Critics largely ridiculed the screenplay for bearing little resemblance to the biography of Jessica Savitch, which was supposed to have inspired it. Roger Ebert in the Chicago Sun-Times wrote: "Up Close and Personal is so different from the facts of Savitch's life that if Didion and Dunne still have their first draft, they probably could sell it as a completely different movie." Anita Gates in the New York Times wrote that "it all ends up more A Star Is Born than Network." Leonard Klady in Variety described it as "A Star Is Born meets The Way We Were, and while discerning audiences will turn their noses up, the hoi polloi are apt to embrace this unabashedly sentimental affair and send it soaring into the box office stratosphere."
Desson Howe in the Washington Post was extremely negative about the film: "Up Close and Personal, which was "suggested" by the Jessica Savitch biography, Golden Girl: The Story of Jessica Savitch, starts out with relative promise... but then, the loooove comes through like a bad-news feed, and our marquee lovers undergo one of those unbearable montages. While an insipid, rock ballad covers the proceedings with auditory treacle, Cushion Lips (Michelle Pfeiffer) and Armchair Man (Robert Redford) walk together, laugh together, frolic in the waves with their clothes on - that sort of thing... In this movie, network executives - who depend entirely on focus groups, marketing and advertisers to inform their decisions - are painted as the moral bad guys, while Redford and the emerging Pfeiffer are the embodiment of integrity... And the fact that this is a Touchstone Pictures production - part of the marketing-obsessed, truth-sweetening Disney empire which just purchased ABC - is far too hilarious an irony to ignore." Time Out called it a "soppy May–December romance masquerading as a deadly earnest issues movie... Blow-dried, bleached blonde-on-bland entertainment."
However, certain critics argued that the film had its merits. Mick LaSalle in the San Francisco Chronicle wrote: "Taken on its own terms, Up Close and Personal is a fine movie. Two star images meet and enhance each other. Redford, as usual, plays a rugged, outdoorsy, uncompromising man of unshakable integrity who just happens to be news director at a Miami station. Michelle Pfeiffer, as usual, is gorgeous, pretty, gawky and a lot tougher and smarter than she looks." Roger Ebert gave the film three out of four stars, arguing that the "temptations are great to mock the clichés and melodrama in Up Close and Personal, but the movie undeniably works as what it really is - a love story." Variety praised the "chemistry" of Michelle Pfeiffer and Robert Redford, and the "delicious and brief star turns" of Stockard Channing, Kate Nelligan and Noble Willingham, concluding that the film wasn't "as accomplished as its inspiration but, regrettably, it's the best Hollywood has to offer in the heartstring-pulling genre."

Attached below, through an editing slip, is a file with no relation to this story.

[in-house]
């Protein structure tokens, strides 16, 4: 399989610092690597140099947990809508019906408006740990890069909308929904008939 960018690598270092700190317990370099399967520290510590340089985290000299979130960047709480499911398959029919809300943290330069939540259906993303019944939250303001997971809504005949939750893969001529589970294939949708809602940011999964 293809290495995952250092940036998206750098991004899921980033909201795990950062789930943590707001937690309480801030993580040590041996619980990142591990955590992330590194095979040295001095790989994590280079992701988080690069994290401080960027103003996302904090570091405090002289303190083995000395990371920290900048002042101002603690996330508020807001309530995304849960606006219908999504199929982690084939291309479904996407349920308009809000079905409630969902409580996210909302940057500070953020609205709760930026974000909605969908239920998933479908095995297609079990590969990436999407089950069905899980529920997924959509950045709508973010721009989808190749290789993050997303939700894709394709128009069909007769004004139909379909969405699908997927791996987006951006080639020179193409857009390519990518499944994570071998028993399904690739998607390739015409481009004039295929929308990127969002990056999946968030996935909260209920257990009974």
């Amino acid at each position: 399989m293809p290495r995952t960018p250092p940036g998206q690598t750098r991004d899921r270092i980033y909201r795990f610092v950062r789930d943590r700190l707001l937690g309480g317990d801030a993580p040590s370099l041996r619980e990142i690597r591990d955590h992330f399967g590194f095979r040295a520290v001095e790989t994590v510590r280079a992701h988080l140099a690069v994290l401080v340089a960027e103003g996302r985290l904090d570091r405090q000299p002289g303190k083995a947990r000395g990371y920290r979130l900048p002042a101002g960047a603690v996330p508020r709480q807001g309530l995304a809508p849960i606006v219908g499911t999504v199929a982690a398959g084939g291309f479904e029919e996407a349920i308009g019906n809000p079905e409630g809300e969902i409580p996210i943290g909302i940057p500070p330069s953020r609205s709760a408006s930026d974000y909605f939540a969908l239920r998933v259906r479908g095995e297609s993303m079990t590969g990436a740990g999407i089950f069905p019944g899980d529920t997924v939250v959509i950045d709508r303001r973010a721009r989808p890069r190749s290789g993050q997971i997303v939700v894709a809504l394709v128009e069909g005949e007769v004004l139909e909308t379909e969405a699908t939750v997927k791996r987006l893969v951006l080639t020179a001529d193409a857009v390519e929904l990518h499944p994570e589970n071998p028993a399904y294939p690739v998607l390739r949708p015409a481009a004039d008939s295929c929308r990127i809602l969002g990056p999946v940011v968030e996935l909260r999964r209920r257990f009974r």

Awards and nominations
The featured song, "Because You Loved Me", written by Diane Warren and performed by Céline Dion, won the Grammy Award for Best Song Written for a Motion Picture or Television, and was nominated for the Academy Award and Golden Globe Award for Best Original Song.
Stockard Channing won a Blockbuster Entertainment Award for Favorite Supporting Actress - Romance.
- ↑ 1.0 1.1 1.2 1.3 Gelbart, Larry (March 2, 1997). "A Beginning, a Muddle and an End". nytimes.com
- ↑ 2.0 2.1 "Jessica Savitch - Internet Accuracy Project". accuracyproject.org
- ↑ "Up Close and Personal Movie Reviews, Pictures". rottentomatoes.com
- ↑ 4.0 4.1 Ebert, Roger (March 1, 1996). "Up Close And Personal :: rogerebert.com :: Reviews". rogerebert.suntimes.com
- ↑ Gates, Anita (March 10, 1996). "Movie Review - Up Close & Personal - As Naval Engagements Go, Not a Classic". movies.nytimes.com
- ↑ 6.0 6.1 Klady, Leonard (February 28, 1996). "Review, Up Close & Personal". variety.com
- ↑ Howe, Desson (March 1, 1996). "'Up Close & Personal'". washingtonpost.com
- ↑ "Review: Up Close & Personal - Film - Time Out London". timeout.com
- ↑ LaSalle, Mick (September 13, 1996). "FILM REVIEW - TV News Made 'Personal' / Redford, Pfeiffer in a fine romance". sfgate.com
- ↑ 10.0 10.1 "Up Close & Personal (1996) - Awards". imdb.com